The Boston Product Management Association hosted a meetup at HubSpot yesterday about the collaboration between Product Management and Engineering. Chatting with a few people before the start of the event, it sounded like there was a need for a productive tension between the two roles. Here are a few notes from the discussion about that productive tension.
Michael Woonton facilitated the panel composed of Sophie Higgs and Stuart Layton from Hubspot, Adam Buggia and Bryan Dunn from Localytics, and Kylie Brennan and John Siemering from Wayfair.
In the first 5 seconds, a panelist explains his role as ensuring that every member of the team understands what the “North Star” was. They are using OKRs (Objectives and Key Results) to reach that shared understanding and to ensure the focus on the customers.
For context, all the panelists are working with self-directed small teams. The vocabulary differs from each other, some are calling them agile teams, others scrum teams, and others squads, but the focus of one team delivering end to end a specific area is similar.
Another panelist highlighted the fuzzy separation of roles between the product manager and the engineering manager. The blurred separation makes their collaboration better and avoids the “threw over the wall” effect of a more classic division of the roles.
Investing in the relationship between the product manager and the engineering manager is crucial to make the collaboration sustainable and effective. Learning to speak each other language helps to find common ground on aspects that seem to traditionally opposed product management and engineering. “Do we want more new features?”; “Do we want to resolve our technical debt?” are not questions they are asking. They are not working on technical debt for the sake of it, but for advancing the resolution of a problem for a customer.
Speed is the critical aspect highlighted by all. Speed to get problems solved faster. Speed for the users of the products.
One of the product managers mentioned that with his engineering background, he noticed that his own technical knowledge could be a limiting factor. When he believes something is not possible, he could even avoid submitting the problems to the engineering team. He realized that as technology evolves fast, his limiting beliefs were sometimes wrong.
The roadmap represents the best guess at solving the right problems right now. Adjusting regularly the assumptions and continuously evolve the roadmap is part of the game. The roadmap will not present a list of features, but the business outcomes positioned in the business context, and they nearly all agreed that OKRs is the way to share objectives between teams and foster collaboration. The only caveat was on being cautious not to lose the vision and the associated narrative [which is the way OKRs are supposed to work anyway].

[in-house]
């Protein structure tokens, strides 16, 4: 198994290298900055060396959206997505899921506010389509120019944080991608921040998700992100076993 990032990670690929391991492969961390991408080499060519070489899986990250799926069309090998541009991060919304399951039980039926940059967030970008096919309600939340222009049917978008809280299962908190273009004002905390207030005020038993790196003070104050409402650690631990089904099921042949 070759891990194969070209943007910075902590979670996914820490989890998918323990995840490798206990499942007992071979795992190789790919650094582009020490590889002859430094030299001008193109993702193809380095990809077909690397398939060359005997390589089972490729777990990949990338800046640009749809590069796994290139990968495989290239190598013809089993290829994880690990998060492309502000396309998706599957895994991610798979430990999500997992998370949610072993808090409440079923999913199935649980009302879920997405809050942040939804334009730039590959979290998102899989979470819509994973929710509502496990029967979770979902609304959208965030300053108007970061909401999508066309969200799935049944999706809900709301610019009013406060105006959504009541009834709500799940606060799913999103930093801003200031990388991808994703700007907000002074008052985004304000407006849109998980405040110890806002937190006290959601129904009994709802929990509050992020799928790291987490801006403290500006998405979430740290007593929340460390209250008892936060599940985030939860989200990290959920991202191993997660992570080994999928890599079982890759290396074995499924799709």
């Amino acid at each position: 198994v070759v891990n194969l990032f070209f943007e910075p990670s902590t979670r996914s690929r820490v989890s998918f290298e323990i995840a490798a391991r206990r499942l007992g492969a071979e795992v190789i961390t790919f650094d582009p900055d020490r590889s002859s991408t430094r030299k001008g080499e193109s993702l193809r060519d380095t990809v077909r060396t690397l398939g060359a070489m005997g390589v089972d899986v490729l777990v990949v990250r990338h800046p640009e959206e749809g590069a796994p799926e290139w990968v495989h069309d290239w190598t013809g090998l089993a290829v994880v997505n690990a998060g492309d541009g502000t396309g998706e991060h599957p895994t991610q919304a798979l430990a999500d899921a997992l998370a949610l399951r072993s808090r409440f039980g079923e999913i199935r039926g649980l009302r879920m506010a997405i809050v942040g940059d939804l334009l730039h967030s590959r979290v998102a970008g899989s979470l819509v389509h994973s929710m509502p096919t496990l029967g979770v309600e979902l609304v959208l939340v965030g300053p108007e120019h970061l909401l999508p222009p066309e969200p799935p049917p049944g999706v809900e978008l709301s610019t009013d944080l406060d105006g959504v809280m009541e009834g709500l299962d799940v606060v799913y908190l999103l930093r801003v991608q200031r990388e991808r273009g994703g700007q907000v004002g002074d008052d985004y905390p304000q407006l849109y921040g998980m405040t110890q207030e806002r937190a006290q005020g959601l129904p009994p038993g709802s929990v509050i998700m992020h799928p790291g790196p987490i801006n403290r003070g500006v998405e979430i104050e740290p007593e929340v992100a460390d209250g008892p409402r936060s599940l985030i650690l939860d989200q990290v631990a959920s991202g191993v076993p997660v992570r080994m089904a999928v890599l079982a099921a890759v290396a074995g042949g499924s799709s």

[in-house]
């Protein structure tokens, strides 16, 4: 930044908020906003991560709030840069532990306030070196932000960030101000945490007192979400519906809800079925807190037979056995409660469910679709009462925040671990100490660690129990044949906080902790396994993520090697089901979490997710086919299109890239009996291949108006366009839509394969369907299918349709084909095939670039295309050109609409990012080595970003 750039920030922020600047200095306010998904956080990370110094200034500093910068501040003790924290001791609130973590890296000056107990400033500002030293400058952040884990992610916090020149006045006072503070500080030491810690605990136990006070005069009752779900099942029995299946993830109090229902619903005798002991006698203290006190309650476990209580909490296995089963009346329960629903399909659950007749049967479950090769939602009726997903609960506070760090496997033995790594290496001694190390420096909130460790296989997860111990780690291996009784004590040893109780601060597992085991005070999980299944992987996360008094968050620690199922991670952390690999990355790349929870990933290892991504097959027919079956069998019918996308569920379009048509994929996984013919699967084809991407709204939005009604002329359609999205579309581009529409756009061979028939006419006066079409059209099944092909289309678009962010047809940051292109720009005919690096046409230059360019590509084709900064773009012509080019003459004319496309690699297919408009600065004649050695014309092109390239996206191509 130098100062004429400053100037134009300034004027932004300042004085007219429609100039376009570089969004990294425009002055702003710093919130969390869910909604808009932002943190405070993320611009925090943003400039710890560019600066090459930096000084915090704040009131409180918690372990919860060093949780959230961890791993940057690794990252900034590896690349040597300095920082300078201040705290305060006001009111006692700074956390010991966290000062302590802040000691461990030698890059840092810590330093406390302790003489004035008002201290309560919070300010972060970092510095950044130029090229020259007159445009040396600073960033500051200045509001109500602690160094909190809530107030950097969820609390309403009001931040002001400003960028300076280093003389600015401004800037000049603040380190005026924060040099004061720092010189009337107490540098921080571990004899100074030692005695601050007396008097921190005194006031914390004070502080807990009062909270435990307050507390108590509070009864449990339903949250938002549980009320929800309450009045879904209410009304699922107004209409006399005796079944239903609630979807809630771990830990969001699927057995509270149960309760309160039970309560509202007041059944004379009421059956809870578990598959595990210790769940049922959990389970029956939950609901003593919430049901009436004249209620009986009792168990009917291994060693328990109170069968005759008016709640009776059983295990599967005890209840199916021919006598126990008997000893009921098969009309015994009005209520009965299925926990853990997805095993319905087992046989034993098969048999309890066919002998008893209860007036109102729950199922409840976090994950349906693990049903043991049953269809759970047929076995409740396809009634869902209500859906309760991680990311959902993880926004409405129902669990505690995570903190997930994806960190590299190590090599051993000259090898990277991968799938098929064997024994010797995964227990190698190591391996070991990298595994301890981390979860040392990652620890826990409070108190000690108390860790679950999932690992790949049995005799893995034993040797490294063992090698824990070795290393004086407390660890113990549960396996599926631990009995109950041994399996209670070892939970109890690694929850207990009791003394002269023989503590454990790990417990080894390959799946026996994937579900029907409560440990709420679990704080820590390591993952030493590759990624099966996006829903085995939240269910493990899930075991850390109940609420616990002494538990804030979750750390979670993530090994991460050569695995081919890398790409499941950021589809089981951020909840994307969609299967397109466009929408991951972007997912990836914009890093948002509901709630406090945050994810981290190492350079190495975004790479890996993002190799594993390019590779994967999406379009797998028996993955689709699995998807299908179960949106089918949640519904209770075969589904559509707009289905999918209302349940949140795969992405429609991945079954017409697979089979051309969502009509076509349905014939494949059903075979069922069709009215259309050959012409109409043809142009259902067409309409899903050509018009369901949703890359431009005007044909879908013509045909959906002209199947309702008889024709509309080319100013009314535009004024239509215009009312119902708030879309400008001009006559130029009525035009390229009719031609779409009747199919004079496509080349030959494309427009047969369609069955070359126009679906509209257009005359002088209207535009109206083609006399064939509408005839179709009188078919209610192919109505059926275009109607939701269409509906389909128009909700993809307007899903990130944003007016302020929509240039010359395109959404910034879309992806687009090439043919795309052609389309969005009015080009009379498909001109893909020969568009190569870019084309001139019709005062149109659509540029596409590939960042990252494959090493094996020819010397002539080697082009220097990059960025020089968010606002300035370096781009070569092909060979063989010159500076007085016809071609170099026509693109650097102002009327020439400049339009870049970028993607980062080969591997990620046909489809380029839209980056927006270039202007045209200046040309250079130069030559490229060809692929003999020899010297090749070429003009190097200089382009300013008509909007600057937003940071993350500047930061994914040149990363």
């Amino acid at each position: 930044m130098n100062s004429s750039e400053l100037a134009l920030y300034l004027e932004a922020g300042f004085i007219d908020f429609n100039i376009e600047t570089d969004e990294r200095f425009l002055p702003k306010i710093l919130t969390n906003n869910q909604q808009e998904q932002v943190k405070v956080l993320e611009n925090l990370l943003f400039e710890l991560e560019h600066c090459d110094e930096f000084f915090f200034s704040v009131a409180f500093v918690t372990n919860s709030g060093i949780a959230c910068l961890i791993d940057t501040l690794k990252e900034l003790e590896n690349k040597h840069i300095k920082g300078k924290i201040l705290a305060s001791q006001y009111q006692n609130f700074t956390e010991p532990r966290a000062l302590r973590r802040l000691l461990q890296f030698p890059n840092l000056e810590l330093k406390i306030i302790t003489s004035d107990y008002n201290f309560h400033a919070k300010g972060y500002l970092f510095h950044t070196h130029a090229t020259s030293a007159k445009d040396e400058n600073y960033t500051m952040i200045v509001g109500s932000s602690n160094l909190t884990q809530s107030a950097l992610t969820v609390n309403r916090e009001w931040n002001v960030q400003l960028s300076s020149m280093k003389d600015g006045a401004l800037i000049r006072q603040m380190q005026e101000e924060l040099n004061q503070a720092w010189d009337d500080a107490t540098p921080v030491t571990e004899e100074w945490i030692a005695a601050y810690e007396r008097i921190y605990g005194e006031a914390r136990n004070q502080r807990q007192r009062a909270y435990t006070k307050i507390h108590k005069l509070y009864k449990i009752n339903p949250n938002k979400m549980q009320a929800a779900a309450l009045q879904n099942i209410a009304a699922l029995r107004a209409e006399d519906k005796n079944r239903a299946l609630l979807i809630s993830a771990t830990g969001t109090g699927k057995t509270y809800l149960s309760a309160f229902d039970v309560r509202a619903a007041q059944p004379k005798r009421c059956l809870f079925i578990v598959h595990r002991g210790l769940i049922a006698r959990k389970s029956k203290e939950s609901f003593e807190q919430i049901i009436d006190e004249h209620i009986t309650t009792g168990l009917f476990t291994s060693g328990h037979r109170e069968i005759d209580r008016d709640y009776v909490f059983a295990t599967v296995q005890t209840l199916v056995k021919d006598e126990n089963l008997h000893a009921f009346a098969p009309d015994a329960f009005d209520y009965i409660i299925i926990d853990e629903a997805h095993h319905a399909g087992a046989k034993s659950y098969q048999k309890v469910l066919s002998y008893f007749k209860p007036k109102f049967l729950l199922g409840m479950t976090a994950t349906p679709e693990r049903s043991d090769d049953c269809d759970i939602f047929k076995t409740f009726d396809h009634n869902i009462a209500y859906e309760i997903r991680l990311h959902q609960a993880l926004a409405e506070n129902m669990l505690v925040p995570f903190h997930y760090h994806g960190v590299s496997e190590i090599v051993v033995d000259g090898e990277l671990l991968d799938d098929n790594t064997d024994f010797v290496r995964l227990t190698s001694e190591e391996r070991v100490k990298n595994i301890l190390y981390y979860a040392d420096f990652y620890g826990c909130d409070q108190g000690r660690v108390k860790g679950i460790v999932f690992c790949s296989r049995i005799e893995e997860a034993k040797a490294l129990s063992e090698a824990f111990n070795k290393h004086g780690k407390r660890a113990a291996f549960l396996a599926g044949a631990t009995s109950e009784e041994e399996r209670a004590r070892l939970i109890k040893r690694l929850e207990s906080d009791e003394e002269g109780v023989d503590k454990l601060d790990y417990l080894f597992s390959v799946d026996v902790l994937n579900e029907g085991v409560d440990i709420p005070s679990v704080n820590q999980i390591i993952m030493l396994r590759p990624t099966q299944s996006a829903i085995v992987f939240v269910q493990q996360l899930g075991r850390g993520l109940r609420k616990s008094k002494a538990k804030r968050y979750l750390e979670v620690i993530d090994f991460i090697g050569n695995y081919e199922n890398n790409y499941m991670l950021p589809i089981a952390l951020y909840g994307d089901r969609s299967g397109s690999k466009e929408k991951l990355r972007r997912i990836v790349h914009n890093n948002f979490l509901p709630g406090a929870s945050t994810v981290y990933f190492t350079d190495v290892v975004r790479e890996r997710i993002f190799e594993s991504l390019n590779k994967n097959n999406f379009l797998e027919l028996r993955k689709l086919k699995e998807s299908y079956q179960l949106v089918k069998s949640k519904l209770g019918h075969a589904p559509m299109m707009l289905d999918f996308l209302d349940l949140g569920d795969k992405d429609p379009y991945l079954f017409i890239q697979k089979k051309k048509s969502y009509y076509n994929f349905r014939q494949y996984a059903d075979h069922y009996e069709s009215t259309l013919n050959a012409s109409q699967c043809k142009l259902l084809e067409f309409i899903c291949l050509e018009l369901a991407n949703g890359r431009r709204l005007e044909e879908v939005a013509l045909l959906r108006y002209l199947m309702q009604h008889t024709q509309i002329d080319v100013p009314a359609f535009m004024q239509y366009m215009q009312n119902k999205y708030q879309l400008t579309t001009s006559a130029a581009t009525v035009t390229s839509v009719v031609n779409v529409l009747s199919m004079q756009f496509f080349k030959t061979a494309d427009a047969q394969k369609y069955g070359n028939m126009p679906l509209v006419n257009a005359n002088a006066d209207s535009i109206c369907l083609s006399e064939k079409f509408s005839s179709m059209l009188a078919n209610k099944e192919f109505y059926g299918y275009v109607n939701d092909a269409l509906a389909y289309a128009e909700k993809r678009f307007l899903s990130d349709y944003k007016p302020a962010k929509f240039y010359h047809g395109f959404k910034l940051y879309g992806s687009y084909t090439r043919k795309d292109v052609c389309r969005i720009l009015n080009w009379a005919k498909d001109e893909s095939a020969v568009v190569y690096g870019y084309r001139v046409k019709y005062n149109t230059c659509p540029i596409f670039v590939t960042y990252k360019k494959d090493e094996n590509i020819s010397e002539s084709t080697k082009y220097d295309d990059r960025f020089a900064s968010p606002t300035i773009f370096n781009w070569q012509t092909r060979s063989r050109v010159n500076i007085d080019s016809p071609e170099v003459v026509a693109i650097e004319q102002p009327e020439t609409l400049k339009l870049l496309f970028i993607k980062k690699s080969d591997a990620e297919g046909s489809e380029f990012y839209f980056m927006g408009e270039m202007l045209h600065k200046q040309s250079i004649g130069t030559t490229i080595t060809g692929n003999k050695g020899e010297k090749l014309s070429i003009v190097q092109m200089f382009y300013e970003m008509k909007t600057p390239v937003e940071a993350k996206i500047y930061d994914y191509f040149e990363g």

Dependencies between teams are a lack of communication. The communication needs to make visible the connection between the business outcomes and the contributions of the different teams. Once again, OKRs are a way to ensure that several teams understand their contributions to the same Key Result.
On the topic of dependencies, one of the panelists mentioned Conway’s law, as a reminder of the connection between your organizational structure and the product you build.
Any organization that designs a system (defined broadly) will produce a design whose structure is a copy of the organization’s communication structure.
Continuing on dependencies, I appreciate the honesty of one participant explaining how her team tried to solve by itself a problem that should have been addressed by another team. The process of learning the skills they did not have was at the same time interesting, and a big waste for the company as the other team could have solved the problem faster, if only they understood how important it was.
Who gets to hear the feedback of the customers, was another question unifying the panelists. Having the team hearing directly the feedback from the customers is beneficial. Having the team working directly with the support organization, and feeling the pain of customers help them to find a faster way to solve important pain points.
A question from the audience was around legacy and technical debt. Hearing the question, I thought it was more a “legacy organization” question in a company where product management and engineering were in opposition instead of collaborating on shared goals.
What are your thoughts on this productive tension between product management and engineering?